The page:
Epitomising old school musical theatre, Thoroughly Modern Millie is a show that boasts a tremendous score and excellently witty dialogue.
Set in the roaring twenties, small-town girl Millie Dillmount has packed her bags and set off to New York City to start her new life and make her dreams come true. She cuts her hair, shortens her skirt and throws herself naively into New York Life, with a plan to become a secretary and marry her wealthy boss.
However, in true musical theatre style, things don’t quite go to plan. As she settles herself into the Priscilla Hotel, she meets a wealthy young girl named Dorothy who wants to lead a normal life – so they teach each other how the other half live.
Joanne Clifton leads the cast and she excels in the role of Millie. The strictly star’s dance ability is obviously exceptional and bursting with expression, but I was also incredibly impressed by her voice. Vocally it is a heavily demanding role, with huge belt notes that are quite often tied into huge tap numbers, but Clifton pulls it off superbly. Her animated performance displays the sporadic nature and exaggerative character excellently – Clifton shines in the role.
Her best friend Dorothy, played by Katherine Glover, is the complete opposite to Millie. Desperately trying to become an actress, she is highly poised, well dressed and has a polite exterior. Her charming vocals reach unbelievable notes, and there is an element of comedy as she is constantly singing about how in love she is whenever she first meets a man.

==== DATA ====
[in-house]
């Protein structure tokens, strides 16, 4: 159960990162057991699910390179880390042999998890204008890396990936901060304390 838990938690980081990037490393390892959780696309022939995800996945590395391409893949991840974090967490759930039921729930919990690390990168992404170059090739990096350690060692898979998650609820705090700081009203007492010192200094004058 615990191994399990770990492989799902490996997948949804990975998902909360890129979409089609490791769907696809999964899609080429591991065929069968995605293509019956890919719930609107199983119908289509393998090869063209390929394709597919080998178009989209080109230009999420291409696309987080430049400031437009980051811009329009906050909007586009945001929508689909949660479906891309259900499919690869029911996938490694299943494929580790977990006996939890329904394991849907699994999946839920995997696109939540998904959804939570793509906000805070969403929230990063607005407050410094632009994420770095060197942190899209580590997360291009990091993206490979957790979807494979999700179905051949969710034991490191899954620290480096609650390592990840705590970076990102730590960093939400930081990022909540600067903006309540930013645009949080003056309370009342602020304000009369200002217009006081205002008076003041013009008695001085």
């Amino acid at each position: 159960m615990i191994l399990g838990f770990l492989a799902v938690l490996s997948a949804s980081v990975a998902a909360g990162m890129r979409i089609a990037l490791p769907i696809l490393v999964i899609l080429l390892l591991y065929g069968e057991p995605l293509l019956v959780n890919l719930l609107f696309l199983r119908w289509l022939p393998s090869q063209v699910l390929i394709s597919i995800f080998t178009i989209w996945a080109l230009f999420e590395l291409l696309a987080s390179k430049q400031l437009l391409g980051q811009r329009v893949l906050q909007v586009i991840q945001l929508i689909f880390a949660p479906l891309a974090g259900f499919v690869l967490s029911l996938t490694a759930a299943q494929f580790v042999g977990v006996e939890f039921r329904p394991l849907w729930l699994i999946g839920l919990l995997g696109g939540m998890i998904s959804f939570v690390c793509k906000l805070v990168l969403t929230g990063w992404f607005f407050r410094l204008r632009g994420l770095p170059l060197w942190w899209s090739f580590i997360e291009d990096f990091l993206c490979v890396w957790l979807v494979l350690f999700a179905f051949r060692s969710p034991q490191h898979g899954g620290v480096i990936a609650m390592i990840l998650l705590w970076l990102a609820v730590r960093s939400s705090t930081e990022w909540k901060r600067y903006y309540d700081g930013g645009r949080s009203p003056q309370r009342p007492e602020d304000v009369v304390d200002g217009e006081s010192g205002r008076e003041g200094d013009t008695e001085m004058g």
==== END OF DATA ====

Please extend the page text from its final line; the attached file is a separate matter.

Millie is constantly bumping into the charismatic young Jimmy (Sam Barrett) who attempts to win her heart, and although she is falling for him, she keeps convincing herself that she shouldn’t be going after men that aren’t wealthy.
Described as a musical comedy, the production certainly pulls out all of the stops when it comes to the over the top characterisation. Hotel owner Mrs Meers (Michelle Collins) presents herself as an old Chinese woman, despite actually being a wanted criminal. The two sidekicks Ching Ho and Bun Foo pander to her manipulative orders, and their lack of English provides great comedy. However, I was disappointed by Michelle Collins’ performance as Mrs Meers, as she didn’t have the natural humour that I’ve seen in the role before.
Director and Choreographer Racky Plews has brought the musical to life with top-notch choreography and impressive tap numbers. It’s a laugh-out-loud show, but Graham MacDuff steals the show as Millie’s wealthy boss Mr Graydon, as he stutters and stumbles on stage drunk after having had his heart broken. The short scene extends into a strong ten minutes; all of which is brilliantly funny as the audience erupted with laughter.
With a sensational leading lady, lavish musical numbers and hilariously funny dialogue – Thoroughly Modern Millie is a theatrical treat!
On at the New Alex Theatre in Birmingham until the 18th of Feb.